Over the course of the camp’s three years, Zeno Mountain has woven itself deep into the fabric of Addison County. This year, the camp’s float was awarded first place in Bristol’s Fourth of July parade, and its yearly musical drew a packed house at Lincoln’s Burnham Hall.
“The talk of the town is the show at the end of the season,” said Ober. “I remember everybody talking about it before it happened and after it was all over everyone said, ‘Wow did you see that show and how inspiring and uplifting it was?’”
Other examples of the growing ties abound.
Cubbers Restaurant on Bristol’s Main Street opened up its doors to Zeno Mountain’s campers in early July for a full-fledged pizza party. The restaurant provided free of charge pizza-making instruction, all of the ingredients, and the space.
When the camp gets hot during the dog days of summer and doesn’t want to haul over to Lake Dunmore, Starksboro resident Bob Hall opens up his pond to give the Zeno gang a fresh dip of neighborly love and cool relief.
And then there’s Middlebury’s Rouse Tire Sales, which sent some of its guys to lend a hand after hours on a Saturday because the Zeno bus ran a flat on River Road. They fixed the problem and told Will to bring the bus in the next day for some maintenance.
So Will went back, and the team at Rouse gave the vehicle a thorough tune-up.
“There was a lot of labor and parts involved, and afterwards when I went in to pay the bill, the owner John Rouse took it, tore it up and said you guys are all set. There was just this surge of altruism, and that’s a really good example of how the community has consistently helped us out,” said Will.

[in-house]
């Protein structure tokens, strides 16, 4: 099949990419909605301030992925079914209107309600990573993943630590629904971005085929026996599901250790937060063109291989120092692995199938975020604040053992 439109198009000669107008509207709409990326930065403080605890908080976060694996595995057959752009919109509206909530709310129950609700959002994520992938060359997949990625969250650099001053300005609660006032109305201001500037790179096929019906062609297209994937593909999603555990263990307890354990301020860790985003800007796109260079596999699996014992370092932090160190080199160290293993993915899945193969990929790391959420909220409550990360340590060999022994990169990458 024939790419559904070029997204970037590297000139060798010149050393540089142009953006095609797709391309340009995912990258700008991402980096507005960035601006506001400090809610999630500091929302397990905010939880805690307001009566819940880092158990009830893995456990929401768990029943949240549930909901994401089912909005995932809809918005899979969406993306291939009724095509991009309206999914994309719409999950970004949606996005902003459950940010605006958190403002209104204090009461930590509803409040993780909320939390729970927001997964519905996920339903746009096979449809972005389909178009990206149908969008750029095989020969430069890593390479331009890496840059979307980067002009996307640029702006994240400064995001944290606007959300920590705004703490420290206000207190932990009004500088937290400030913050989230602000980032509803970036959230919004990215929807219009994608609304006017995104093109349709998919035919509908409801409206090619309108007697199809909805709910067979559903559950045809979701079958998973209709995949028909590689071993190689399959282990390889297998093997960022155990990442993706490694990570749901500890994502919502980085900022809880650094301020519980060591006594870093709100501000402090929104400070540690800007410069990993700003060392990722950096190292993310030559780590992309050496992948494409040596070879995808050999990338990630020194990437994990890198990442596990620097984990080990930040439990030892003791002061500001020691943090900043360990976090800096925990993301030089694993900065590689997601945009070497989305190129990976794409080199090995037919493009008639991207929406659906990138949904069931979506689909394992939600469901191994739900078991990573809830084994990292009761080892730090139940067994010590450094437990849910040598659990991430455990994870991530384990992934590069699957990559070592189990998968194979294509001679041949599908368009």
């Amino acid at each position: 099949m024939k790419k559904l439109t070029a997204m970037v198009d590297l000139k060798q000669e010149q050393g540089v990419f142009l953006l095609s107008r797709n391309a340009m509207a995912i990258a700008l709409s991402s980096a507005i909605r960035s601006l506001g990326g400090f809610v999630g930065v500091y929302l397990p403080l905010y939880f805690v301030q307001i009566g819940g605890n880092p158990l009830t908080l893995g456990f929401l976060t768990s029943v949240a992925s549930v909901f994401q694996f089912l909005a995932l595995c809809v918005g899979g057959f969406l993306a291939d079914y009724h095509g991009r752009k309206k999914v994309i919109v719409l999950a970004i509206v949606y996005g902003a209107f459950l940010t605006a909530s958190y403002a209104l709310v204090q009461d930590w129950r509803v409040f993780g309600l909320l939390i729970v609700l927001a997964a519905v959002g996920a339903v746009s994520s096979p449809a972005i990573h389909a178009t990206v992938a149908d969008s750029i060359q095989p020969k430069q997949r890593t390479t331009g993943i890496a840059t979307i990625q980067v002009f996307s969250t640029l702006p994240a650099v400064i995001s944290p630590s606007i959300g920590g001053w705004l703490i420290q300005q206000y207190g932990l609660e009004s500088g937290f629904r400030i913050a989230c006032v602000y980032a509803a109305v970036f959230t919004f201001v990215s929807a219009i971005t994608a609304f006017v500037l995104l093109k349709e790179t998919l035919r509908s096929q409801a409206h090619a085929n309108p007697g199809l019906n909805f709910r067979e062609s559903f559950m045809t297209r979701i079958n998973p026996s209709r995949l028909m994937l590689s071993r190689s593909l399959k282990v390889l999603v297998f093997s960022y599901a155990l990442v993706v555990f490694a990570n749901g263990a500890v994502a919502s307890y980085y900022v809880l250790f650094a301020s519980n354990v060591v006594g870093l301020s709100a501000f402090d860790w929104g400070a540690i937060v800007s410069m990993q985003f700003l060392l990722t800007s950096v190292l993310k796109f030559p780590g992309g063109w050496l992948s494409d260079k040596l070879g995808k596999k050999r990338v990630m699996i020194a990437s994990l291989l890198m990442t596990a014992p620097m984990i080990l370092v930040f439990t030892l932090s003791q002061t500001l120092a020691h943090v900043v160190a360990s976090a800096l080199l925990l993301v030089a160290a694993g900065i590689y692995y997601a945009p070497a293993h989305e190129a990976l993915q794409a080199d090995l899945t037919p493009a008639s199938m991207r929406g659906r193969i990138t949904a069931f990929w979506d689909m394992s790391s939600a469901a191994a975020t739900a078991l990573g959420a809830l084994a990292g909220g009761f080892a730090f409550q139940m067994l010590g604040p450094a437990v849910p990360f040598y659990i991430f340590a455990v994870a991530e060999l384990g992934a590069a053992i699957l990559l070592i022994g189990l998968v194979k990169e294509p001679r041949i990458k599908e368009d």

Over the past three years, the camp has made some improvements. The Halbys worked with renowned treehouse architect James “B’fer” Roth to build a total of six treehouse cabins, paved the paths to make them more wheelchair accessible, added an outdoor patio off the main dining room, and installed composting toilets.
But as the structural elements of the camp have changed, Zeno’s philosophic backbone has remained the same by continuing to celebrate people’s differences through a bond of friendship.
“We don’t coddle people,” said Will. “We actually celebrate their diversity. We think the way that Billy, who has cerebral palsy, dances is really interesting. We’re not going to try and ask Billy to dance like somebody who doesn’t have cerebral palsy. I can’t dance like Billy because I don’t have what society deems a disability. (But) We think Billy has an amazing ability to move in a certain way.”
So what do the 50 campers who climb up to Lincoln each summer think?
If first-year camper A.J. Murray, 28, of Atlanta is any indication, then they’re likely missing Zeno Mountain already.
“If I searched a thousand years, I’d never find the words to describe my experience at Zeno Farm. It was nothing short of a miracle,” he said. “I have treasures from (these) past days that I will be able to think about for the rest of my life … (My friends at Zeno Mountain) have opened up my eyes and showed me the scope of my potential, and for that I will be forever thankful.”
Reporter Andrew Stein is at [email protected]